Palliative care is different, as I learnt
whilst on elective at the Cicely Saunders Institute, King’s College London. It
is not simply associated with the physical symptoms (which, according to one
consultant, are often the more straightforward part of a patient’s care) but the
spiritual demands, the psychosocial aspects, and the affirmation of life, by
helping patients to live as actively as possible through to death. It is truly,
in a way that I had not previously experienced, holistic.
Throughout my previous teaching experiences
on palliative care, I learnt about morphine and alternative opioids, about
midazolam for restlessness, and antiemetics.
I spent a day in a hospice, and although
this was excellent for learning about pharmacological methods of treatment, my
spiritual education was limited to a few minutes in a lecture theatre.
The inconsistent amount of time given to medical
students to consider the role of spirituality in healthcare perhaps reflects that
spirituality itself is a slightly nebulous term.
What is the relationship between good
spiritual care and a good death? Does everyone need spiritual care or is it a
reserve of the intensely religious? What actually does spirituality mean?
During my six weeks at the Cicely Saunders Institute,
as well as going on ward rounds with doctors, nurses and social workers from
the palliative care team, I spent time with the chaplains.
I was particularly interested to discover
that they would visit anyone who needed their services, religious or not.
Their role very much depends on what is
being asked of them, and varies from emotional counselling and prayer, through
to discussing matters pertaining to spirituality.
When the chaplains walked around the children
and baby wards (a daily occurrence), they were not only greeting and exchanging
pleasantries with the families of sick children, but letting the parents and
family members know that they were there, just in case they were needed.
Surprising as the chaplain’s role with the
non-religious initially was, it was in keeping with the idea that spirituality
is a wider concept than religion (1, 2).
Spirituality is something that every person
has (1, 2). It is that thing that makes your life worthwhile and fulfilling: be
that through family members, the natural world or even God (1, 2).
Research suggests that spirituality is the
second most protective factor against psychological distress at the end of life.
Therefore having a chaplain on call, whose primary focus is spiritual (not
necessarily religious) health, is intensely helpful (1, 2).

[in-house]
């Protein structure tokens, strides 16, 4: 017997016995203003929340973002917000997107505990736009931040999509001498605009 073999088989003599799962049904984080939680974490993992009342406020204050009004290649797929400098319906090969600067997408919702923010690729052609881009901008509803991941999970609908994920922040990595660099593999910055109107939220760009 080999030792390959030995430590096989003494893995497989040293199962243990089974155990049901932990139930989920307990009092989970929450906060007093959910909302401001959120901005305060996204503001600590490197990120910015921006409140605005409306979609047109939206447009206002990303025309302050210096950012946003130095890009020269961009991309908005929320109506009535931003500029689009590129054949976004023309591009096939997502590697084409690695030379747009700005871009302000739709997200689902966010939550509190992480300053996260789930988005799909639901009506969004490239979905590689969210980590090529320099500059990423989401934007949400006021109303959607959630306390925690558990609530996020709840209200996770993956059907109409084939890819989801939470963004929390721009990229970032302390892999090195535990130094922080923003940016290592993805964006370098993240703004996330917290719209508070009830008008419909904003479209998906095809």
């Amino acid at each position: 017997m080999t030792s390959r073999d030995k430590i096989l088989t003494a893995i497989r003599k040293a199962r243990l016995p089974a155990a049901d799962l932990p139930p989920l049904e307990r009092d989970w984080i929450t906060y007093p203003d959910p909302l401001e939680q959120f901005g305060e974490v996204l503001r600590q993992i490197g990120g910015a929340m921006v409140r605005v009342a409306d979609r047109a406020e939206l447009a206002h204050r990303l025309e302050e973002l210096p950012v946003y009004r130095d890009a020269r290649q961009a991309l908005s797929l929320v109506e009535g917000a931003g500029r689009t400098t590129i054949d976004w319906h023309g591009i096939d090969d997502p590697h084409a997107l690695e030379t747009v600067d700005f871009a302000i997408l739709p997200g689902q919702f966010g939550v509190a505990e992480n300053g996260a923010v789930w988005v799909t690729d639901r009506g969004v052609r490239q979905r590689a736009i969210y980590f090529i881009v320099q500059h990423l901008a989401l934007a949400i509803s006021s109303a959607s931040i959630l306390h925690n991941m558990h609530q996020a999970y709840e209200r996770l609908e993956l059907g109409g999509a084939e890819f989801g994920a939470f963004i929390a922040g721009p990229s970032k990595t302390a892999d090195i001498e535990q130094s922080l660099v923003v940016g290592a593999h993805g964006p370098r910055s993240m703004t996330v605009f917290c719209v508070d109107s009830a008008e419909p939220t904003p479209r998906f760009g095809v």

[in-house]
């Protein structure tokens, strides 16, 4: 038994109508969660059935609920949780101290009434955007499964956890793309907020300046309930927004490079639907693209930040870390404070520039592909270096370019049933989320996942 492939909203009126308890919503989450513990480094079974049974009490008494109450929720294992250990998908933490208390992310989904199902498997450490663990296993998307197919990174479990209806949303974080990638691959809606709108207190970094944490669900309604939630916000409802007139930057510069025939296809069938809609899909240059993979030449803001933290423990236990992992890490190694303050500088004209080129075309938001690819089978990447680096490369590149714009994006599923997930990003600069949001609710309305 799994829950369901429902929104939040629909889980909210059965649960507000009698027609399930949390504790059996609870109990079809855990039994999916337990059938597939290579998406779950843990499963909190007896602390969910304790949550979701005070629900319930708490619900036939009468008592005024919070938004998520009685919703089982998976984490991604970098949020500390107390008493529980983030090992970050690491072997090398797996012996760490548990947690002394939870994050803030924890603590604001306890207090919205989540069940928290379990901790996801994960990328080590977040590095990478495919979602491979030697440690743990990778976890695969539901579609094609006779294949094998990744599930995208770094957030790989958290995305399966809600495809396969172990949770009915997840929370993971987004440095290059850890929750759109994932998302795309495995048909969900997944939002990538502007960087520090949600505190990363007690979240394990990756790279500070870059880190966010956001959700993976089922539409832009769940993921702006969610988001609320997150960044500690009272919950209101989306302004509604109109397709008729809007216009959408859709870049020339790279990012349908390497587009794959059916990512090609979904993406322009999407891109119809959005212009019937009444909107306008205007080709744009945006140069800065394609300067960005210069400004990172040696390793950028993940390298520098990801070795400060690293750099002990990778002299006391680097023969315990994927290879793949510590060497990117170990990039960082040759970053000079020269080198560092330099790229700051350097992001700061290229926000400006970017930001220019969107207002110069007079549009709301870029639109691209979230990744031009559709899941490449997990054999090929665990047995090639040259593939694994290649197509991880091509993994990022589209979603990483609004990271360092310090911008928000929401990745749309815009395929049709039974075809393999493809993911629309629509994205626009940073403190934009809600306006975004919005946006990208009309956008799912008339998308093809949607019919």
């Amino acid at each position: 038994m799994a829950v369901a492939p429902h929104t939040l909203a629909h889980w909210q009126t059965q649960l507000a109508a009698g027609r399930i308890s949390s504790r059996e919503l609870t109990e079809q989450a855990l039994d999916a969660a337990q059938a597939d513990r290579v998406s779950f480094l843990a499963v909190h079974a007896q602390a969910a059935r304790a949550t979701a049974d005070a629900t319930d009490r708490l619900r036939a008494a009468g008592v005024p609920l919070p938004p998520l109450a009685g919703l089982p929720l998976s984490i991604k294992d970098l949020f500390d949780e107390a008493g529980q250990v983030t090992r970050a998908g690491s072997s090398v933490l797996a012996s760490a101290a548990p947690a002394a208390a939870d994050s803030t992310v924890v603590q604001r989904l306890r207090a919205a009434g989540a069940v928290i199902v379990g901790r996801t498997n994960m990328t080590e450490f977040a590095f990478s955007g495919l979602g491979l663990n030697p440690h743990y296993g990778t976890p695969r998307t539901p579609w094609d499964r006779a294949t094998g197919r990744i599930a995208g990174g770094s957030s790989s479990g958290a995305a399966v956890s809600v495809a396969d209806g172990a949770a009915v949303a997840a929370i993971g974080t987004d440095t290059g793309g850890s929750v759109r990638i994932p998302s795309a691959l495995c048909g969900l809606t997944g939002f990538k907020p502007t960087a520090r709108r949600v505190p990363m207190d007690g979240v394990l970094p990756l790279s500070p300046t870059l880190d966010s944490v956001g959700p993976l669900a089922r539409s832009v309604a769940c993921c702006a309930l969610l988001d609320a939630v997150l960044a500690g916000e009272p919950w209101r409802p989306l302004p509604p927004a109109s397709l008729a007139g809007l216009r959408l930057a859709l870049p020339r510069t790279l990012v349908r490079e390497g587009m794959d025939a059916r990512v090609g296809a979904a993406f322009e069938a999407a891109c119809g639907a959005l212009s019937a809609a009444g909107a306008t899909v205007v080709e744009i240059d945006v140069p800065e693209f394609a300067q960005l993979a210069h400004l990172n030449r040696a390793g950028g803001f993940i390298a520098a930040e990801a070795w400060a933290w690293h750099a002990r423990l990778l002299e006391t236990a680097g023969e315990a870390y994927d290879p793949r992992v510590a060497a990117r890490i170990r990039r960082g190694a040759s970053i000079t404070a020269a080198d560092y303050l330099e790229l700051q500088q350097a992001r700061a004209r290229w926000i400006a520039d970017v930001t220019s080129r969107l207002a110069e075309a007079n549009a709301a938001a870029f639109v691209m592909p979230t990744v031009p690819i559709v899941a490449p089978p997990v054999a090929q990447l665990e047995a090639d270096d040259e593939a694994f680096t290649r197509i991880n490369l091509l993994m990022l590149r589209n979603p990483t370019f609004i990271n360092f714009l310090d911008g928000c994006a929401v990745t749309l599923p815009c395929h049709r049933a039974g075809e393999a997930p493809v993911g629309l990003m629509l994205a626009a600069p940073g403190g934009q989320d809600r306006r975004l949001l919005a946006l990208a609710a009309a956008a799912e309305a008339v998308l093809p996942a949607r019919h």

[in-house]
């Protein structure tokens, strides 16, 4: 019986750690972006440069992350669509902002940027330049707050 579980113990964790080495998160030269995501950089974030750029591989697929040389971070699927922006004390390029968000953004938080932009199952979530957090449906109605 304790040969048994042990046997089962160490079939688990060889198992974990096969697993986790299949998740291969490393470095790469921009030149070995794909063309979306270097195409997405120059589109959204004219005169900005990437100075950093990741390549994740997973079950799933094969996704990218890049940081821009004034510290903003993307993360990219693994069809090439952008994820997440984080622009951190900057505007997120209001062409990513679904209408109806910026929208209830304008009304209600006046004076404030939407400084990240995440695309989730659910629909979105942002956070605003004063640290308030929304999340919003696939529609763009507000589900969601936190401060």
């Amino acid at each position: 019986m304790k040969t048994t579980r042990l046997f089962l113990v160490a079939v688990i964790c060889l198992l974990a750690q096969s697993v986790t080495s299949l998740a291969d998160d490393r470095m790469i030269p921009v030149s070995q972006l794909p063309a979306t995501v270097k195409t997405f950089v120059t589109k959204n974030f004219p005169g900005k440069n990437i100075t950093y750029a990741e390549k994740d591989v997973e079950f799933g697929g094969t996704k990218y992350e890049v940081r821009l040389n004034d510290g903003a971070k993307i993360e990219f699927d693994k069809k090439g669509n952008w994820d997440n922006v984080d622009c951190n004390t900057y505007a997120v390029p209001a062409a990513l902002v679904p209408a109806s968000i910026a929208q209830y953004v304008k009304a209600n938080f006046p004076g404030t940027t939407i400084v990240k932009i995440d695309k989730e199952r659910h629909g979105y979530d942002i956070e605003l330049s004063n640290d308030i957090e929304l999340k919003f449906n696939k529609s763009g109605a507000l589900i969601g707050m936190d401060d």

Spending time with the chaplains made me
consider the language that should be used when discussing spirituality.
Spirituality is something that is often
difficult to know how to approach; an atheist may have a completely different perception
in comparison to a devout Christian, for example.
Observing a range of consultations, it
became apparent that the way in which the conversation developed depended upon
the style of spiritual vocabulary that was employed by the doctor.
This is reflected in the literature, where
language has been known as a “symbolic means of interpreting the world” (3).
In her article, Byrne describes language as
more than simply the words that leave our mouths, but the intricacies of the
way in which these words are articulated (6).
Communication can also extend to the physical
behaviour exhibited when having a difficult conversation: sitting peacefully
and openly creates a vastly different experience for the patient than standing
with arms folded (3).
Having observed both the palliative care
team and chaplains, I now recognise the need to build up a rapport with a
patient before considering spiritual matters.
Sometimes, such an approach can involve
beginning at the ‘end’ with the social history of the patient.
This has been surprising for me: at medical
school we are taught a certain, set-in-stone route for taking histories which
has been drilled into our heads.
Witnessing palliative care professionals
undergoing a seamless transition from what a lay person might see as idle chit
chat and laughter, to a serious and intense discussion about the person’s final
wishes, was illuminating.
The use of anecdotes and entertaining
stories (on one occasion this involved sharing tips on making homemade Baileys)
came into their own during these conversations and enabled an easier transition
to more serious matters.
The amount of palliative care education
varies considerably throughout medical schools in the UK (4, 5, 6).
According to surveys, the UK appears to
flounder in terms of what we expect our junior doctors to be able to do, and
what we are training doctors to do, at the end of life (4, 5, 6).
I feel privileged to have been given the
opportunity to spend time at the Cicely Saunders Institute. I hope that I will
understand a little more about what to say and what to do when faced with the
inevitable ‘bleeps’ in my foundation years.
No matter what, I have learnt a great deal
about the care of people at the end of life that will serve me well in my
future career as a doctor.
- Richardson P. Spirituality, religion and
palliative care. Ann Palliat Med 2014;3:150-9
- Relationship between spirituality, meaning
in life, psychological distress, wish for hastened death, and their influence
on quality of life in palliative care patients.
- Spirituality: Spirituality in palliative
care: what language do we need? Marjory Byrne
- Palliative care education for medical
students: Differences in course evolution, organisation, evaluation and
funding: A survey of all UK medical schools,
- Gibbins J, McCoubrie R and Forbes K. Why
are newly qualified doctors unprepared to care for patients at the end of life?
Med Educ 2011; 45: 389–399.
- Bowden J, Dempsey K, Boyd K, et al. Are
newly qualified doctors prepared to provide supportive and end-of-life care? A
survey of Foundation Year 1 doctors and consultants.